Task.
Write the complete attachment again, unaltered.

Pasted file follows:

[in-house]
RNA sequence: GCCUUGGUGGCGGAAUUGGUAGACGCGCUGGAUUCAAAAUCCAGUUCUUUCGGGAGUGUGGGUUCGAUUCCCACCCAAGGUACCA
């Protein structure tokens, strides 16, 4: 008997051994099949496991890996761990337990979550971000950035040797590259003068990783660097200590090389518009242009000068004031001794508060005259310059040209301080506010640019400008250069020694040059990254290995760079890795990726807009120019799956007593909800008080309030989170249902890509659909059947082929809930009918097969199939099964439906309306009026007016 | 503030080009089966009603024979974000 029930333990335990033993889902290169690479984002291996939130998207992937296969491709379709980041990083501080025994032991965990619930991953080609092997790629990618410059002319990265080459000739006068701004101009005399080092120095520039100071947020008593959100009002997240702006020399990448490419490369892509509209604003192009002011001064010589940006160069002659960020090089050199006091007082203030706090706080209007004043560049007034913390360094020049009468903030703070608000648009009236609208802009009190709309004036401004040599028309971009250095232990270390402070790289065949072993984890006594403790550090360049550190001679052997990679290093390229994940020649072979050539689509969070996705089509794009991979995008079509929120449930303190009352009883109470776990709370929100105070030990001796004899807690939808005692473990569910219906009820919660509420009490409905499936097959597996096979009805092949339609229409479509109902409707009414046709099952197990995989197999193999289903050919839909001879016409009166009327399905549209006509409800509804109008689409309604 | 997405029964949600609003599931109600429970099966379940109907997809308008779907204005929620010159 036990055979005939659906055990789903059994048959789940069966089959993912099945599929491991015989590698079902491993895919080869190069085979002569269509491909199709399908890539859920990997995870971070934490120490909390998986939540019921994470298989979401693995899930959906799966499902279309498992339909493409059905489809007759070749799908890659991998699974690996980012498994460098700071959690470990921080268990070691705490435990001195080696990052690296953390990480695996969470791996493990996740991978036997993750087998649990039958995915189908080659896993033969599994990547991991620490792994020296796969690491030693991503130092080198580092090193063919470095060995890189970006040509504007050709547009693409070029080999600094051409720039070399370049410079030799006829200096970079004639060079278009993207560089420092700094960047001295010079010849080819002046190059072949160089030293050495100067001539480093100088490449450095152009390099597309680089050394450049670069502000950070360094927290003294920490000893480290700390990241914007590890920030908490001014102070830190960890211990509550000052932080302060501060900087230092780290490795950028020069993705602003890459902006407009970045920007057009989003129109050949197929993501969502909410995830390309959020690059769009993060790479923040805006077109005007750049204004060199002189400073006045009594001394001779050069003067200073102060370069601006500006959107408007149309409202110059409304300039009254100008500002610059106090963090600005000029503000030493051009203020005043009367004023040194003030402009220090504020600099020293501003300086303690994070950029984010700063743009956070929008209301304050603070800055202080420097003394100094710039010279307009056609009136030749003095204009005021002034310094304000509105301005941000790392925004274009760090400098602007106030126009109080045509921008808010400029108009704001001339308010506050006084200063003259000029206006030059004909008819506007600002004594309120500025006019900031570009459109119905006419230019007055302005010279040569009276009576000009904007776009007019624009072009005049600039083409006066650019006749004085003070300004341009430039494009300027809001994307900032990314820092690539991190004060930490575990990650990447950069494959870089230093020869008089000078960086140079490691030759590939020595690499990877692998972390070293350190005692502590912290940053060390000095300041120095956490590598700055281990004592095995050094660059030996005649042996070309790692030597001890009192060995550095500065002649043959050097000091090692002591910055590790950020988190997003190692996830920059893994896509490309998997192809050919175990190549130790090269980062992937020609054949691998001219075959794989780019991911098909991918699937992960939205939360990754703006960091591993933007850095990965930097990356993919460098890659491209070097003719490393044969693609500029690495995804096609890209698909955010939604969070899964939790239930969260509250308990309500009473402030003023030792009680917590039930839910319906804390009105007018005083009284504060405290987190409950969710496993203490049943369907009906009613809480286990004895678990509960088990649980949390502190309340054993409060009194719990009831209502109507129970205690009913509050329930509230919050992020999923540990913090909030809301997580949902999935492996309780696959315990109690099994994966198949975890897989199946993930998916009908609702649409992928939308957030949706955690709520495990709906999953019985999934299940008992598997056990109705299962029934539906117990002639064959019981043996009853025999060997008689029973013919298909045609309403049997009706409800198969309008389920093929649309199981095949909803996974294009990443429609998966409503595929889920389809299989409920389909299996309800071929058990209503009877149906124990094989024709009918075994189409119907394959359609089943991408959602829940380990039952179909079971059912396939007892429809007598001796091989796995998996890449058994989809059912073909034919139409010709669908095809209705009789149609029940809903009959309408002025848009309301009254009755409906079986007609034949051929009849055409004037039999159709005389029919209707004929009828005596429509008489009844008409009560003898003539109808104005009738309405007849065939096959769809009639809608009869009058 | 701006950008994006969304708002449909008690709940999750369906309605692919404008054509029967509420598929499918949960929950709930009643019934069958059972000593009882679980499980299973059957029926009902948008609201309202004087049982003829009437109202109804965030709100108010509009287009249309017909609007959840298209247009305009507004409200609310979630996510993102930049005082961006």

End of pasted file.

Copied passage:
[in-house]
RNA sequence: GCCUUGGUGGCGGAAUUGGUAGACGCGCUGGAUUCAAAAUCCAGUUCUUUCGGGAGUGUGGGUUCGAUUCCCACCCAAGGUACCA
């Protein structure tokens, strides 16, 4: 008997051994099949496991890996761990337990979550971000950035040797590259003068990783660097200590090389518009242009000068004031001794508060005259310059040209301080506010640019400008250069020694040059990254290995760079890795990726807009120019799956007593909800008080309030989170249902890509659909059947082929809930009918097969199939099964439906309306009026007016 | 503030080009089966009603024979974000 029930333990335990033993889902290169690479984002291996939130998207992937296969491709379709980041990083501080025994032991965990619930991953080609092997790629990618410059002319990265080459000739006068701004101009005399080092120095520039100071947020008593959100009002997240702006020399990448490419490369892509509209604003192009002011001064010589940006160069002659960020090089050199006091007082203030706090706080209007004043560049007034913390360094020049009468903030703070608000648009009236609208802009009190709309004036401004040599028309971009250095232990270390402070790289065949072993984890006594403790550090360049550190001679052997990679290093390229994940020649072979050539689509969070996705089509794009991979995008079509929120449930303190009352009883109470776990709370929100105070030990001796004899807690939808005692473990569910219906009820919660509420009490409905499936097959597996096979009805092949339609229409479509109902409707009414046709099952197990995989197999193999289903050919839909001879016409009166009327399905549209006509409800509804109008689409309604 | 997405029964949600609003599931109600429970099966379940109907997809308008779907204005929620010159 036990055979005939659906055990789903059994048959789940069966089959993912099945599929491991015989590698079902491993895919080869190069085979002569269509491909199709399908890539859920990997995870971070934490120490909390998986939540019921994470298989979401693995899930959906799966499902279309498992339909493409059905489809007759070749799908890659991998699974690996980012498994460098700071959690470990921080268990070691705490435990001195080696990052690296953390990480695996969470791996493990996740991978036997993750087998649990039958995915189908080659896993033969599994990547991991620490792994020296796969690491030693991503130092080198580092090193063919470095060995890189970006040509504007050709547009693409070029080999600094051409720039070399370049410079030799006829200096970079004639060079278009993207560089420092700094960047001295010079010849080819002046190059072949160089030293050495100067001539480093100088490449450095152009390099597309680089050394450049670069502000950070360094927290003294920490000893480290700390990241914007590890920030908490001014102070830190960890211990509550000052932080302060501060900087230092780290490795950028020069993705602003890459902006407009970045920007057009989003129109050949197929993501969502909410995830390309959020690059769009993060790479923040805006077109005007750049204004060199002189400073006045009594001394001779050069003067200073102060370069601006500006959107408007149309409202110059409304300039009254100008500002610059106090963090600005000029503000030493051009203020005043009367004023040194003030402009220090504020600099020293501003300086303690994070950029984010700063743009956070929008209301304050603070800055202080420097003394100094710039010279307009056609009136030749003095204009005021002034310094304000509105301005941000790392925004274009760090400098602007106030126009109080045509921008808010400029108009704001001339308010506050006084200063003259000029206006030059004909008819506007600002004594309120500025006019900031570009459109119905006419230019007055302005010279040569009276009576000009904007776009007019624009072009005049600039083409006066650019006749004085003070300004341009430039494009300027809001994307900032990314820092690539991190004060930490575990990650990447950069494959870089230093020869008089000078960086140079490691030759590939020595690499990877692998972390070293350190005692502590912290940053060390000095300041120095956490590598700055281990004592095995050094660059030996005649042996070309790692030597001890009192060995550095500065002649043959050097000091090692002591910055590790950020988190997003190692996830920059893994896509490309998997192809050919175990190549130790090269980062992937020609054949691998001219075959794989780019991911098909991918699937992960939205939360990754703006960091591993933007850095990965930097990356993919460098890659491209070097003719490393044969693609500029690495995804096609890209698909955010939604969070899964939790239930969260509250308990309500009473402030003023030792009680917590039930839910319906804390009105007018005083009284504060405290987190409950969710496993203490049943369907009906009613809480286990004895678990509960088990649980949390502190309340054993409060009194719990009831209502109507129970205690009913509050329930509230919050992020999923540990913090909030809301997580949902999935492996309780696959315990109690099994994966198949975890897989199946993930998916009908609702649409992928939308957030949706955690709520495990709906999953019985999934299940008992598997056990109705299962029934539906117990002639064959019981043996009853025999060997008689029973013919298909045609309403049997009706409800198969309008389920093929649309199981095949909803996974294009990443429609998966409503595929889920389809299989409920389909299996309800071929058990209503009877149906124990094989024709009918075994189409119907394959359609089943991408959602829940380990039952179909079971059912396939007892429809007598001796091989796995998996890449058994989809059912073909034919139409010709669908095809209705009789149609029940809903009959309408002025848009309301009254009755409906079986007609034949051929009849055409004037039999159709005389029919209707004929009828005596429509008489009844008409009560003898003539109808104005009738309405007849065939096959769809009639809608009869009058 | 701006950008994006969304708002449909008690709940999750369906309605692919404008054509029967509420598929499918949960929950709930009643019934069958059972000593009882679980499980299973059957029926009902948008609201309202004087049982003829009437109202109804965030709100108010509009287009249309017909609007959840298209247009305009507004409200609310979630996510993102930049005082961006």